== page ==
It has been quite awhile since I last posted here. I’ve been posting on my other blog, one devoted to reading and writing, not health, wealth, and all that makes life better than the alternative. But August has been a tough month and has brought me back here, to celebrate what’s better than the alternative.
At the end of July, my husband wasn’t feeling well. I suggested we go to the urgent care clinic closest to our house where he was diagnosed with an infection. Something minor. Something easy to treat. Or so we thought.
He did have an infection. I had had the same infection a few months back, the reason I recognized his symptoms. In my case, a quick test confirmed the infection and a trip to the pharmacy to pick up an antibiotic, followed by a long nap, was all I needed to get better. We expected the same would apply to him.
But he didn’t get better. In fact, he got worse. So much worse that when he saw his primary care physician a week after that trip to urgent care, the doctor sent him straight back to urgent care, this time at the hospital our doctor is associated with.
The doctors there discovered his blood contained a very high level of potassium. They ordered an EKG to see if his heart was in trouble. It wasn’t.
But his kidneys were.
After I had hung around the urgent care intake rooms for hours, the doctors and nurses urged me to get something to eat and reassured me they would get him into a room while I was away. They told me to come back once I had eaten.
When I returned, they gave me his room number–Room 15 in the ICU. ICU. That’s Intensive Care Unit. Not exactly what I had expected when they said they would get him into a room.
My first reaction was to wonder if the hospital was so full they could only find space for him in the ICU. That’s the denial phase. He couldn’t be so ill that the staff needed to monitor him 24/7, could he?
It turns out, he was that ill. His kidneys were no longer functioning. The culprit, the doctors were 95% certain, was the antibiotic he was prescribed for that minor infection. The same antibiotic I was prescribed for the same minor infection eight months before.
Apparently, he is allergic to that drug. At any rate, we’re going to consider him to be allergic because we don’t want to repeat the exercise to confirm it.
The first week of August centered around his treatment in the hospital. They did a biopsy of one of his kidneys to rule out more serious causes. You know, like cancer. The doctors said the biopsy results were good, indicating the problem was typical of an allergic reaction. But good is relative. His kidneys were not functioning. He needed dialysis to help his kidneys do their work. And the kidneys need time to heal.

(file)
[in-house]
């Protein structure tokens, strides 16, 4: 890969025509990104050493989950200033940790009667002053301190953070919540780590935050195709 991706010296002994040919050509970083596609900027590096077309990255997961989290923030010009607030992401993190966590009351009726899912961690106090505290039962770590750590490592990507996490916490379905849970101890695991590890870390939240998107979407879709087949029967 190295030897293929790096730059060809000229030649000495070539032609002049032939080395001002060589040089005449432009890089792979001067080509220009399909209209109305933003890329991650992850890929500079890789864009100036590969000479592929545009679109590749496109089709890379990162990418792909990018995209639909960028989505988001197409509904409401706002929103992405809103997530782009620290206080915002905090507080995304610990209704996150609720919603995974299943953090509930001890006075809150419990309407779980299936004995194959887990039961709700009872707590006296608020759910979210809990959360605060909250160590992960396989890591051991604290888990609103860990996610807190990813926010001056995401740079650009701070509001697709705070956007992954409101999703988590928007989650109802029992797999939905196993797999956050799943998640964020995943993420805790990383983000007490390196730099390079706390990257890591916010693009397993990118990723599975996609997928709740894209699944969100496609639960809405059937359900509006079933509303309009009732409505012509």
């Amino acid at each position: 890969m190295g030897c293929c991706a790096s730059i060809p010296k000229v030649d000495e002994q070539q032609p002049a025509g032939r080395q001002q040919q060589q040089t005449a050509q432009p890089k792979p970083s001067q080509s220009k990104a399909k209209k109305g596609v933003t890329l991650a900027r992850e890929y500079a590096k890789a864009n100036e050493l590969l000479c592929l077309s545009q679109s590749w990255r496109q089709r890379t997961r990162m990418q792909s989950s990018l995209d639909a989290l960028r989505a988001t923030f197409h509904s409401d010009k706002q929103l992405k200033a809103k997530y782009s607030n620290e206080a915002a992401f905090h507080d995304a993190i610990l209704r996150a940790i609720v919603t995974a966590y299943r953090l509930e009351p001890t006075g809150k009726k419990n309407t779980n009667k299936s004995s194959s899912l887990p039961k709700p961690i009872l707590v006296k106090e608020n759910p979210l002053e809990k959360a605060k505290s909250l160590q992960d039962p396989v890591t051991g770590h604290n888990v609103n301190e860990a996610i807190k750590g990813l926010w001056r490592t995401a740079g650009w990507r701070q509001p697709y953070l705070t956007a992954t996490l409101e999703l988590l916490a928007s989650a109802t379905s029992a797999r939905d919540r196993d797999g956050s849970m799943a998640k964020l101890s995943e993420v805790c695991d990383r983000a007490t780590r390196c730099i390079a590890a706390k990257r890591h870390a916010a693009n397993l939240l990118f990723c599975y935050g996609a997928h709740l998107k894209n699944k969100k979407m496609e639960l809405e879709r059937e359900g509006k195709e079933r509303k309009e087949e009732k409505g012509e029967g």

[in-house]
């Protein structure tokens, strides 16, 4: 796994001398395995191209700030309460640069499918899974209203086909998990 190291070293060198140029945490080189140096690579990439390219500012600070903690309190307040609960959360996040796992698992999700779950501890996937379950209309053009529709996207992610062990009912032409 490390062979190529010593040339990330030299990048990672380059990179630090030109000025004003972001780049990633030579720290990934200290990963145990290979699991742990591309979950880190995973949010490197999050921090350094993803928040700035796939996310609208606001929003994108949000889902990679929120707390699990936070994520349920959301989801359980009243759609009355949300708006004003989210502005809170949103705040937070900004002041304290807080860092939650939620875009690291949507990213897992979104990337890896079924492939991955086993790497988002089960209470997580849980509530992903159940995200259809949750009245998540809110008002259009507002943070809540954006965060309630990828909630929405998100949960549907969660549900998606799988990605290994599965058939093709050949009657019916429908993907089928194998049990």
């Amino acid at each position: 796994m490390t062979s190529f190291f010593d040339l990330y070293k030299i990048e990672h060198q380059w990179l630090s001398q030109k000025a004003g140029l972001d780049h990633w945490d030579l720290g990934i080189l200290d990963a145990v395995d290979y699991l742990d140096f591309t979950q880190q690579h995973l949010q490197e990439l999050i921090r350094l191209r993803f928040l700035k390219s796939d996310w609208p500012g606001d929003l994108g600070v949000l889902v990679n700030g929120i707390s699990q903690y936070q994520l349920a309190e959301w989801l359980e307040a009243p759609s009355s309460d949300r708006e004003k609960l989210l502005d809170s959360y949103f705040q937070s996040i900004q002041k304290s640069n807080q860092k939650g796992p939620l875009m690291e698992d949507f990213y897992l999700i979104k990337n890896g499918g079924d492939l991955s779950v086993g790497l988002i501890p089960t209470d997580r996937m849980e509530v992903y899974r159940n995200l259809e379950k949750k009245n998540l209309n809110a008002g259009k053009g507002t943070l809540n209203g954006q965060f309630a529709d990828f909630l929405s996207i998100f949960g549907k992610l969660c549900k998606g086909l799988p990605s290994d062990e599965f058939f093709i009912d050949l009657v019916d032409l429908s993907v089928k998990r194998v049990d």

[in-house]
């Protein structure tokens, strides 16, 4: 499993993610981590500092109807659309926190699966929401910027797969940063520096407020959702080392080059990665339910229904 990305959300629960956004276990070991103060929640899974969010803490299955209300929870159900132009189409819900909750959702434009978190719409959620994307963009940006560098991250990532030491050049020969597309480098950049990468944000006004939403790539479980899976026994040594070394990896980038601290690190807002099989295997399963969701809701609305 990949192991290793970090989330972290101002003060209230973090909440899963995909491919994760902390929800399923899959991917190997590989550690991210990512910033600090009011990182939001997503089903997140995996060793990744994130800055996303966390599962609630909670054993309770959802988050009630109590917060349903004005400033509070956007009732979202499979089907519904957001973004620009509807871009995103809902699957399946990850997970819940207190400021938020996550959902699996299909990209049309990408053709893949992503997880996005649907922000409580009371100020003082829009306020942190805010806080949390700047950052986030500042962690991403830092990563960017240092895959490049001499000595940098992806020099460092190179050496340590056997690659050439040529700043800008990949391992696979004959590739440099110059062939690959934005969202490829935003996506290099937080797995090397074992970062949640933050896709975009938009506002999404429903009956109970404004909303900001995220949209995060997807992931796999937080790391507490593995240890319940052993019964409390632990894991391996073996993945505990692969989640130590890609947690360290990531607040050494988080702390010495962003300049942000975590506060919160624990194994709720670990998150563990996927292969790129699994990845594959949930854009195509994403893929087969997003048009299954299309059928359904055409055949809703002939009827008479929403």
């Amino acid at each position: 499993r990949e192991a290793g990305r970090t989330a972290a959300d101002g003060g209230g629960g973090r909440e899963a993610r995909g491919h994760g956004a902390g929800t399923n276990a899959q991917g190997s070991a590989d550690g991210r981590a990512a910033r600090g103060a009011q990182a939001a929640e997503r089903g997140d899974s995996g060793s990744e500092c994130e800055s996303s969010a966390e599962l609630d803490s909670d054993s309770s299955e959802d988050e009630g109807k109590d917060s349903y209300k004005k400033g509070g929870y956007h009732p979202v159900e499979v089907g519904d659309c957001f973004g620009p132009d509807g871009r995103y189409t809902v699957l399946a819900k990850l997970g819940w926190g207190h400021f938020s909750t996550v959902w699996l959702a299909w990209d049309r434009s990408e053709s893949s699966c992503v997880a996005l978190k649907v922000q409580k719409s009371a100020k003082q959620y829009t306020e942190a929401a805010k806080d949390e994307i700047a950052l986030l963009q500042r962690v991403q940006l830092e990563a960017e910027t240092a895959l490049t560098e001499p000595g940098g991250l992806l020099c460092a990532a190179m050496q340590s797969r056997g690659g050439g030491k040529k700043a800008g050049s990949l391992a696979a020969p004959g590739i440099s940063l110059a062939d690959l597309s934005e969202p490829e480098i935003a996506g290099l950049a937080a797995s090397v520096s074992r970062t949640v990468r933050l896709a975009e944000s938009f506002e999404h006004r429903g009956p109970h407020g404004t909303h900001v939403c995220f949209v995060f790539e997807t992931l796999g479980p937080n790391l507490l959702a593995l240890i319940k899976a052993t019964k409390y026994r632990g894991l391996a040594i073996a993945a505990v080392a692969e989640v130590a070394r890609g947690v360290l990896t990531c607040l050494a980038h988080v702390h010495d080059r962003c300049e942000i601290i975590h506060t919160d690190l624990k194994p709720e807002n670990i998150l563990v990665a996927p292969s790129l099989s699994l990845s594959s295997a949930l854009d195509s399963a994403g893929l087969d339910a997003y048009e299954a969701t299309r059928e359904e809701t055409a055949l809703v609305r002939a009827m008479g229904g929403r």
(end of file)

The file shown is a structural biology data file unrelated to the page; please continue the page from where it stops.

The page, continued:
The next two weeks of August centered around dialysis and follow-up with doctors. Twice a week we made a thirty-minute trip to a dialysis center where we sat in a room for the three to four hours needed to filter his blood through a machine.
Along with dialysis comes a limited diet. Foods with high levels of potassium were not permitted. And you can be sure that everything he wanted to eat, now that his appetite was back, was on the list of foods with high potassium levels. Vegetables were particularly difficult to work into his meals. Vegetables low in potassium are ones that have little color and even less flavor: bean sprouts, celery, cucumbers, eggplant, mushrooms, onions. And most things he wanted to add for flavor–salt, soy sauce, salsa–are also high in potassium.
At the end of the second week and after four out-patient dialysis sessions, the doctors concluded his kidneys are functioning sufficiently to eliminate the dialysis. But his need for a daily dose of strong medicine to help the kidneys heal will likely remain for several weeks, if not months. One doctor finally used words that made us both sit up and listen. “You’re not ill,” she told my husband. “You are very, very ill.”
He’s no longer on the dialysis diet. Now we’re on the more varied diabetes diet. The drug he needs to treat the kidneys elevates the level of blood glucose, making it necessary for him to watch what he eats as well as to take insulin since most medications to treat diabetes in pill form are not advisable when kidneys are compromised.
Have I learned anything from all of this?
First, I will always step up to the Consultation window at the pharmacy when picking up a new drug. I did when I picked up my husband’s medication and am so glad I did. Not because the pharmacist warned of the side effects my husband experienced. There was no warning. Kidney failure is not a listed side effect on any of the information available about that drug. So I know I didn’t ignore a warning. Had I not taken the time to wait to speak with the pharmacists about the medication, I would have wondered if I should have known to bring him to urgent care again.
And second, I will pay much closer attention to my husband’s complaints when he isn’t feeling well. He doesn’t get sick often. He usually just plunges forward in his usual day if he feels a cold or even the flu coming on. So when he stayed in bed for days at a time, I should have realized he was really not well.
In support of that second lesson, I am happy to point to the fact that married men are healthier and live longer than single men. This Harvard study only hints, in the final paragraph, that wives insisting their husbands see a doctor is a positive factor in the health of men. Personally, I think it’s the main reason.